While doing the easier of the narrow edges, I messed up and stuck the tiles on upside down. This was despite being sure I'd checked at least twice. It came off easily enough, but I didn't have enough paper to finish it off so had to order more. Around the chimney I ended up working on small sections, with one piece going up to the base of the chimney and another on top. Matching it all up perfectly might have been possible, but even without that it left a satisfactory result. Within the week the new sheet had arrived (with some more accessories I ordered), and I was able to finish off the roof and add the chimney pot.

Everything drying on a nearby chest

That was everything I'd planned to do, done. But it didn't feel finished yet. Those windows and the door had come off, and needed replacing. The problem was, it was impossible to get replacements the same size. Although it looked quite large, this dollhouse was actually quite small compared to the scale of the items I was looking at. The most common scale seems to be 1:12. I found some nice doors and windows that would fit, but only if I enlarged the openings. So I had to figure out how to do that.

The answer was a Dremel with a circular wood-cutting saw. Luckily I happen to have a Dremel that I hardly ever use, so I ordered a circular saw blade for it, and a bunch of window frames and doors. 

I went for a Georgian style.

What followed was very noisy and very dusty! It was also incredibly satisfying! But I managed to cut out larger openings for each window and for the door. I also ordered acetate sheets that would just fit neatly into the frames, making actual windows. 

Those windows had to get a lot bigger!

With a little trimming, I finally had four windows and a new door in. They were a lot bigger than the originals, without looking too large for the dollhouse. The door was the most problematic, as the only way I could fit it into the room the original door had been in was by having it very close to the window, and it ended up raised slightly due to the base sheet of the doll house.


I left everything to dry, swept up the vast quantities of sawdust, and that was the end of that day's work.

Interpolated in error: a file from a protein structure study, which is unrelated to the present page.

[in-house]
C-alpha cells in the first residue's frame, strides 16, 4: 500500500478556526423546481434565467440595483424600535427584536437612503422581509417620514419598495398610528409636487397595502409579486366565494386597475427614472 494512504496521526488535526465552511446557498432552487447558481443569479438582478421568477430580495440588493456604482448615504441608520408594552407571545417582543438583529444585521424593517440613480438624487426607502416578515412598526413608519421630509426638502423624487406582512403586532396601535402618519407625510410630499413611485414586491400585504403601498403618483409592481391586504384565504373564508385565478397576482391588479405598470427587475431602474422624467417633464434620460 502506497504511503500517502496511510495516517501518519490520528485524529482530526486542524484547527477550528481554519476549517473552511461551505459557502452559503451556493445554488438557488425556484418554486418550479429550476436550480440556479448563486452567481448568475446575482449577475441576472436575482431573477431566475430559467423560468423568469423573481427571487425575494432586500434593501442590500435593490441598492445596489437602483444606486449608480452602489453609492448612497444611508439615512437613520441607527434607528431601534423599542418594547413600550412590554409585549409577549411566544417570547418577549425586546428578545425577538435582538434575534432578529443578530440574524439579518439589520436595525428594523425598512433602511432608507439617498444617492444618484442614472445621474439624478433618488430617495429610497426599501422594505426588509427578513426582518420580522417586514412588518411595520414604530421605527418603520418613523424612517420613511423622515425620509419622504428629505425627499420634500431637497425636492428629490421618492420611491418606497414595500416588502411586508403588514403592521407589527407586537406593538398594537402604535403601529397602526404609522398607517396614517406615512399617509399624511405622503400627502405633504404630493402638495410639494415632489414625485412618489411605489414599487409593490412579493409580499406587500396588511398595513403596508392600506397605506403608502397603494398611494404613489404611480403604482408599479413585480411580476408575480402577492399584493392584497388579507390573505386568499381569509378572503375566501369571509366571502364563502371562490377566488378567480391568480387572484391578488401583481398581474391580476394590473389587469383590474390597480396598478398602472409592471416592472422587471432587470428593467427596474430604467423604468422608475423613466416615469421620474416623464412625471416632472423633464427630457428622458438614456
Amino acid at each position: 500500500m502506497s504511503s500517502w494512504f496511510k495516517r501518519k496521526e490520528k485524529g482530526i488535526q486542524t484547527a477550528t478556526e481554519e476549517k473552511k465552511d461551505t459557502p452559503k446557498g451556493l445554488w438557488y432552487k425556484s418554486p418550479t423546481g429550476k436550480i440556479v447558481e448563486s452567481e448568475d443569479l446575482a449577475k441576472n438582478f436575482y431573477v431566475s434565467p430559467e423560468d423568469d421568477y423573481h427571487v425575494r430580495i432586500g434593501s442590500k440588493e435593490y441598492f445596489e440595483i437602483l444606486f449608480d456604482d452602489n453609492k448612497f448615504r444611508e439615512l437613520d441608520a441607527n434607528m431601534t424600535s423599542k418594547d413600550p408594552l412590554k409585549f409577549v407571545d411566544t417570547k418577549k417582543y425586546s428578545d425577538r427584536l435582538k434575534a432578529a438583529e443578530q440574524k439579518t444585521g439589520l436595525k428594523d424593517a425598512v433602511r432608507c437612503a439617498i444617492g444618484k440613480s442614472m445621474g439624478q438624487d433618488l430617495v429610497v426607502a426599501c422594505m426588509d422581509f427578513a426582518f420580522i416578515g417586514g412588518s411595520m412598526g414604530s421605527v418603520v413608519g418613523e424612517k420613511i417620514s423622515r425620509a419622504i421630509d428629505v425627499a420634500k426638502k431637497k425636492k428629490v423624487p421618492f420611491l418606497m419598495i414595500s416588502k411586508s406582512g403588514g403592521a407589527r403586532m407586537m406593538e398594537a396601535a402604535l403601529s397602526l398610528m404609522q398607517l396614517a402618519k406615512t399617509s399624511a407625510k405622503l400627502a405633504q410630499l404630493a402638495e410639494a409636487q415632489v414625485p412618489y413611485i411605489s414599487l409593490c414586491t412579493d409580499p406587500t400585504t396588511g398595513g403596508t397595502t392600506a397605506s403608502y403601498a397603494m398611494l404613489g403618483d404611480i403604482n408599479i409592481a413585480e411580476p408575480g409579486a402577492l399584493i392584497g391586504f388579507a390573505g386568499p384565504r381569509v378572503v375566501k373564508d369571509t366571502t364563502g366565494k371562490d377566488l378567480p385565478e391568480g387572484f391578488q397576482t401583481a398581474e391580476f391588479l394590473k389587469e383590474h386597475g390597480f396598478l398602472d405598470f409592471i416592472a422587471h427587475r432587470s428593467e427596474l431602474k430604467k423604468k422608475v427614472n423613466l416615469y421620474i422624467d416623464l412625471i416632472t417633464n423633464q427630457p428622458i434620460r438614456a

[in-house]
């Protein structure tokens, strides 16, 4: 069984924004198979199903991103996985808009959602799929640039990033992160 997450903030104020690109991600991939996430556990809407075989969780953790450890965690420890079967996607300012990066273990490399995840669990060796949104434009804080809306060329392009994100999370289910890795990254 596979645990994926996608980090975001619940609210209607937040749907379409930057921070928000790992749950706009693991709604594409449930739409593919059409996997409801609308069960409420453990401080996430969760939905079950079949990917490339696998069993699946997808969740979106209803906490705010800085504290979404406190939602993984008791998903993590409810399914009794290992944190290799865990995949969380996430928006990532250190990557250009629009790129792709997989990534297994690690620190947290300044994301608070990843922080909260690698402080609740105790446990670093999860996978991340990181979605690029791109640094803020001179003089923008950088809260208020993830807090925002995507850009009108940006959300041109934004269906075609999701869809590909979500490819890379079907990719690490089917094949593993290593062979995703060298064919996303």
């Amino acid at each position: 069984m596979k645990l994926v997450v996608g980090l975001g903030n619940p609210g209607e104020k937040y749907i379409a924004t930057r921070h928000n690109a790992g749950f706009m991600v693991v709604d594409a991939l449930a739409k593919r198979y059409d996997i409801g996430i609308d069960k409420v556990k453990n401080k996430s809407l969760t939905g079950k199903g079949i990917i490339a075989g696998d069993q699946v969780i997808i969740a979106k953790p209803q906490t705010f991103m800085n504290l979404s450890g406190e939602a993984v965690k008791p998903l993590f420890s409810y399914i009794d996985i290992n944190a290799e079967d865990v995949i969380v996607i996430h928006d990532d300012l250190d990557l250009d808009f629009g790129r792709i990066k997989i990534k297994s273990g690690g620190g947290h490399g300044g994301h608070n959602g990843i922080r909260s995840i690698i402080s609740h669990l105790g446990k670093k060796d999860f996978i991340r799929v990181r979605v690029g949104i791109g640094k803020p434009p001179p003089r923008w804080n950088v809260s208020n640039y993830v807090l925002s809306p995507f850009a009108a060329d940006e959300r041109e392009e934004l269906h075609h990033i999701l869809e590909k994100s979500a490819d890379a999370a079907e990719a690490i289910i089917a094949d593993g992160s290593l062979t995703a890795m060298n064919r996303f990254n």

After a short trip to London for a launch party or two, I was back at it on 6th August. There really wasn't much left to do at this point. 

That gap below the front door was an easy problem to solve. All I needed was a doorstep. I found a nice ceramic one the perfect height, and ordered a doormat along with it. Some superglue fixed this in place really well. I had been planning on pinning it too, but it really didn't need it. It's stayed on really well.


Those windows have an inside element, little strips of wood that glue on around the window on the inside of the house to complete it and leave everything looking very neat, so they went on next. 



While I was working on the inside rooms, I encountered a problem that was probably minor enough to ignore, but bugged me. Due to the awkwardness of measuring and cutting in the small rooms, there were small gaps where the wallpaper and the flooring didn't quite meet up neatly. I decided that what it really needed was some skirting boards, just to neaten up that gap. Some moulding around the top would do the same thing for where the cut edges were looking a little ragged. The downstairs ceilings had been covered in embossed white wallpaper and that was looking alright but the upstairs needed the moulding. You can see in the picture just above how the brick on the outside overlaps slightly with the inside wallpaper. The moulding came in strips of white wood and was easily cut to length and glued in place with some PVA. A tiny mitre box would have been useful, but I did the best I could trimming angles in by eye. 

The moulding does a great job covering up issues!

It was at this point that I finished off the roof too.